Yes, please:

“John Gardner says in addition to the fault of insufficient details and excessive use of abstraction there is a third failure: ‘…the needless filtering of the image through some observing consciousness. The amateur writes: Turning she noticed two snakes fighting in among the rocks. Compare: She turned. In among the rocks, two snakes were fighting. Generally speaking–though no laws are absolute in fiction—vividness urges that almost every occurrence of such phrases as “she noticed” and “she saw” be suppressed in favor of direct presentation of the thing seen.’

—Janet Burroway, via @BTMargins

“Workshop is productive in insisting that you look at your flaws and hold your work to a high standard,” Thomas said in an email interview, “but I think it serves its purpose and then you have to move on.”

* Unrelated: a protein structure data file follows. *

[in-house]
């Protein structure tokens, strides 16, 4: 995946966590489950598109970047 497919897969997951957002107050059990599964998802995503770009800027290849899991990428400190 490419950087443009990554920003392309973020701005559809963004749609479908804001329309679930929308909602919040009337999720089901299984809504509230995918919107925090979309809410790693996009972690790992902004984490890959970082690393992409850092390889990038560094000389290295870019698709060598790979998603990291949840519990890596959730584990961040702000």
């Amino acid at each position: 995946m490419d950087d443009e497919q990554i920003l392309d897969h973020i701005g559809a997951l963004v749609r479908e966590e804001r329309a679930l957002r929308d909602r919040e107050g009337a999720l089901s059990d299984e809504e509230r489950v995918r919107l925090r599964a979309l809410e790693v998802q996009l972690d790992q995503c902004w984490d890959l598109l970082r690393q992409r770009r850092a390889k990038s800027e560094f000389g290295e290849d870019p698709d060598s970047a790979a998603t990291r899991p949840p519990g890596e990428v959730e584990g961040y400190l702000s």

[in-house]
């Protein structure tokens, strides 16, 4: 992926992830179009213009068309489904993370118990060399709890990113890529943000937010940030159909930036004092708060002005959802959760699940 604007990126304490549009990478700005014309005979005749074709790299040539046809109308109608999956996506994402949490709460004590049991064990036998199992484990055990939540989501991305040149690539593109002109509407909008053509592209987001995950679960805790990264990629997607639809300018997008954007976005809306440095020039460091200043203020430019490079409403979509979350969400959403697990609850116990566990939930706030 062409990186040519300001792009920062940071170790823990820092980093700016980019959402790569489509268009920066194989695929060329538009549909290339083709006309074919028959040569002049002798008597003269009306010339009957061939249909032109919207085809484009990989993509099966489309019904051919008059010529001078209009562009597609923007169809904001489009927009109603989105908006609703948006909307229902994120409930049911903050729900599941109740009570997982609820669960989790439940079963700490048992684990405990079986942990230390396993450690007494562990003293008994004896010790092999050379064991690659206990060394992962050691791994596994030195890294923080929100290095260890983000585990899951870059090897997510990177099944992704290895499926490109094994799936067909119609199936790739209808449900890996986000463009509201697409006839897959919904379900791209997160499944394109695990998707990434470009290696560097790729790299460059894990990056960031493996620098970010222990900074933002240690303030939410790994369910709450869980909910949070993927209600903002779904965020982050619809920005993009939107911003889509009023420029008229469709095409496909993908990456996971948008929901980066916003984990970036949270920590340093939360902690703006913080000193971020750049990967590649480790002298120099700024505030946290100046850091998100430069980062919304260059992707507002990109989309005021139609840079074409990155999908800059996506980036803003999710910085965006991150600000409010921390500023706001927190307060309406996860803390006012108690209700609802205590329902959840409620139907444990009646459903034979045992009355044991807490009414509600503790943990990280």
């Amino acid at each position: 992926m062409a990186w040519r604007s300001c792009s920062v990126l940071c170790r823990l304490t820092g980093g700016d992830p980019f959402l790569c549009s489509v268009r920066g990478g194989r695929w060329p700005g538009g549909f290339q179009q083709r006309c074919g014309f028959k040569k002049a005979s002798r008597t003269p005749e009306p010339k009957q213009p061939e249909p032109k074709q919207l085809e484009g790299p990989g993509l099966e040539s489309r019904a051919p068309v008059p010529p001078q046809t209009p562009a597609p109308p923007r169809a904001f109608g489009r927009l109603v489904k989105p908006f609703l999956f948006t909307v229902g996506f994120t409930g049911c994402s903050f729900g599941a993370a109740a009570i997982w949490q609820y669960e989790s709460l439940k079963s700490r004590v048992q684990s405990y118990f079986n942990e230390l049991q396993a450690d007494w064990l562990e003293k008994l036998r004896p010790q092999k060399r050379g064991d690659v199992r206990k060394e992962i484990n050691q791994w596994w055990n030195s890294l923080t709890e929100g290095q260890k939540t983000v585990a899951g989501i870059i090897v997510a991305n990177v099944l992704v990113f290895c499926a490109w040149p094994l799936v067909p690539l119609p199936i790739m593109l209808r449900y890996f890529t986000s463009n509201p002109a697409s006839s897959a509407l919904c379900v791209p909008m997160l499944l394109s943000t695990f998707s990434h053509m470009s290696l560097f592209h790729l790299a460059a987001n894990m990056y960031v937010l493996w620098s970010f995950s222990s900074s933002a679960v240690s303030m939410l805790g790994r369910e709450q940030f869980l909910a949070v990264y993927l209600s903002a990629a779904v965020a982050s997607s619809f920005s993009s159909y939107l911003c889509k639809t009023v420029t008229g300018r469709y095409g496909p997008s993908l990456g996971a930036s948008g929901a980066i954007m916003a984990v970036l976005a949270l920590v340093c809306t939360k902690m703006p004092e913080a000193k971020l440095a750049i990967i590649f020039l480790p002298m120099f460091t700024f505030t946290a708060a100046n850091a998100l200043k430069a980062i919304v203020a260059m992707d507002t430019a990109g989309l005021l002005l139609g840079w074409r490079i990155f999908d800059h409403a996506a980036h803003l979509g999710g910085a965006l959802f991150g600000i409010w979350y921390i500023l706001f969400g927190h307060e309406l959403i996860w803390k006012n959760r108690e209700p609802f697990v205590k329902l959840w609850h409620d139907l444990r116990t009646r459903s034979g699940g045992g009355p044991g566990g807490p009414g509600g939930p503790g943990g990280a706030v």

Time spent alone writing the novel provided a different kind of instruction. “I learned not to look away at the moment when I should be paying the most attention,” he said. “The closer I got to the heart of a scene, to the really difficult material to write, the emotionally challenging stuff or the exchange in which the conflict is made most explicit, the more I’d look for a way out of writing it. This was out of fear, obviously, because you don’t want to run up against your limitations in craft, intelligence or heart. It’s much easier to duck the really vital material, but it kills what you’re writing to do so, kills it instantly.”

Thomas said all his time in classrooms taught him that people “enjoy rising to the high expectations placed on them” by genuinely caring teachers. “A conversation that dwells only in what hasn’t been accomplished and doesn’t try to see what is fighting toward the surface for breath is an impoverished conversation indeed.”